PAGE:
Tim Gronniger 19:37
Yeah, obviously a really tumultuous year and just a really difficult year for the healthcare system. And right now, I fear we’re getting the worst of it at this point. And we’re just hearing stories that will break your heart honestly of what what are the clinicians and the staff are going through at our clients right now. We’ve had just in the Last week, we’ve heard a number of a physician at one of our, one of our clients passed away from COVID. Same, you know, same reports for a pharmacist and other clients and, you know, scores of staff, you read, you know, Mayo Clinic, not not a client, but you know that you see, they have 900 staff infected in the last month. So that the year has been very trying for our clients. First and foremost, I wanted to, you know, really center that in the discussion. And so our immediate reaction to that, as, as an employer, ourselves, our first, when this happened, our first need was to ensure the safety of our employees. And we are not providers, we have nurses and physicians on staff, but they’re in educator roles. They’re an expert roles. And so we had to immediately not just secure the safety of our employees, but then reconsider how our teachings and our work fit in the context of what our clients are going through this year. And so, you know, we aren’t going to be pushing our clients to bring in in March, this is to be bringing in all of their patients for annual wellness visits, when we still don’t have an understanding of what’s what the epidemiology of the viruses and how it’s how it’s safe to see patients in person in person. And so we had to very quickly like the entire healthcare system. But again, working for our clients who don’t have the same resources, as many others, figure out how we can serve them and help them adapt to the new reality of the need to implement tele-health programs overnight, essentially, they need to adapt to changing recommendations from CDC and other health authorities, local public health authorities rapidly to figure out how to get their patients access to care, you know, the patients you read stories of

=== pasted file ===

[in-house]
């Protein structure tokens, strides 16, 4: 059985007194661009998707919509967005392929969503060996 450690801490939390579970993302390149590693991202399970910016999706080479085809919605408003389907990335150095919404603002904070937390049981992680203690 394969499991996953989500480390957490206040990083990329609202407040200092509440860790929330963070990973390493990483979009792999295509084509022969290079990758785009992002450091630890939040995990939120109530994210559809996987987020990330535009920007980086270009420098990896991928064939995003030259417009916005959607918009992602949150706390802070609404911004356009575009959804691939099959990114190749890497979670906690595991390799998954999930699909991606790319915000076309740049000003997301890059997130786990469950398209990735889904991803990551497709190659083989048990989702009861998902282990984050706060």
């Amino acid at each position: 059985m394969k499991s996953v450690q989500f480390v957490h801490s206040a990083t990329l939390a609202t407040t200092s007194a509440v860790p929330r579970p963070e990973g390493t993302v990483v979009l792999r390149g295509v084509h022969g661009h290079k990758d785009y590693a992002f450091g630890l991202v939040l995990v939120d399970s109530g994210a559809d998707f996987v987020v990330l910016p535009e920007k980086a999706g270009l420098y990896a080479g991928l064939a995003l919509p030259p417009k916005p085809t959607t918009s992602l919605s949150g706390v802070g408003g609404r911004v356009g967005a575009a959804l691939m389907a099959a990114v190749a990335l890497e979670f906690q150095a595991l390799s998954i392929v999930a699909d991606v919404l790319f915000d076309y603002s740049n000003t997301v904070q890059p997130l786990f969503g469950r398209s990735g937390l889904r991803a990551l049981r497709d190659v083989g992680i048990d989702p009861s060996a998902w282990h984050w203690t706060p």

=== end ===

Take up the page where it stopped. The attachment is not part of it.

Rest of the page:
in April and May of even missing appendicitis as much less than missing cancer patients in in health care facilities. And how can we support our clients in reaching patients who still need care, but aren’t presenting themselves in the same way? Because they are, they’re terrified. And so for us, it was a dramatic pivot. And we sort of did a hard read of all of our teachings, all of our work with our clients, refocused our, our frequent touch points with our clients to be to be entirely focused on COVID issues where appropriate, you know, produced 100 new teaching resources around virtual care around tele-health and made those available freely to the public on our website. And to organizations like AAFP, and state based Primary Care Organizations that pick them up and use them that are really focused on what our core strengths are as a company, which is practical implementation of new technologies, new workflows, and focused on how do you do it? What is your staff need to know? What do patients need to know? And how do you get paid for it? Right, and that that’s something that we spent all of our time in the spring on. And then over the course of the year, and some things returned to normal in the summer, and some things ebbed and flowed in our client sites. And you know, our footprint is National. So we always had different clients going through different phases of this epidemic. But consistently, we needed to adapt to not being able to be on site nearly as much as we used to be really at all with a couple of exceptions this year. And so we we adapted all of our workshops to two virtual formats. We made them focused on recovering preventive care. You probably have seen the data but acute care services have over through October, this is probably falling off again, acute care services rebounded to their prior year levels on a monthly basis. Still with a big cumulative gap. Preventive care services have not caught up at all. And so patients have not been able to to get flu vaccines at the same rates and vaccines not happening at the same rate screenings not happening at the same rate. So we’ve been focusing on where clients have capacity, helping them get back to where they need to be in population health and prevention. And doing all of that in a virtual environment ourselves as, as you talked about earlier, the you know, we do a lot of educational events, we have our annual symposium coming up, we’ve had to learn how to do massive virtual conferences, for the first time ourselves as a company. And that actually opens up some opportunities, right? Because you can reach people who don’t have to fly to Arizona or don’t have to fly to Florida. And so we’ve tried to be smart in in taking advantage of some of these new technologies because it has enabled us to do things we couldn’t do if we were trying to be only in person.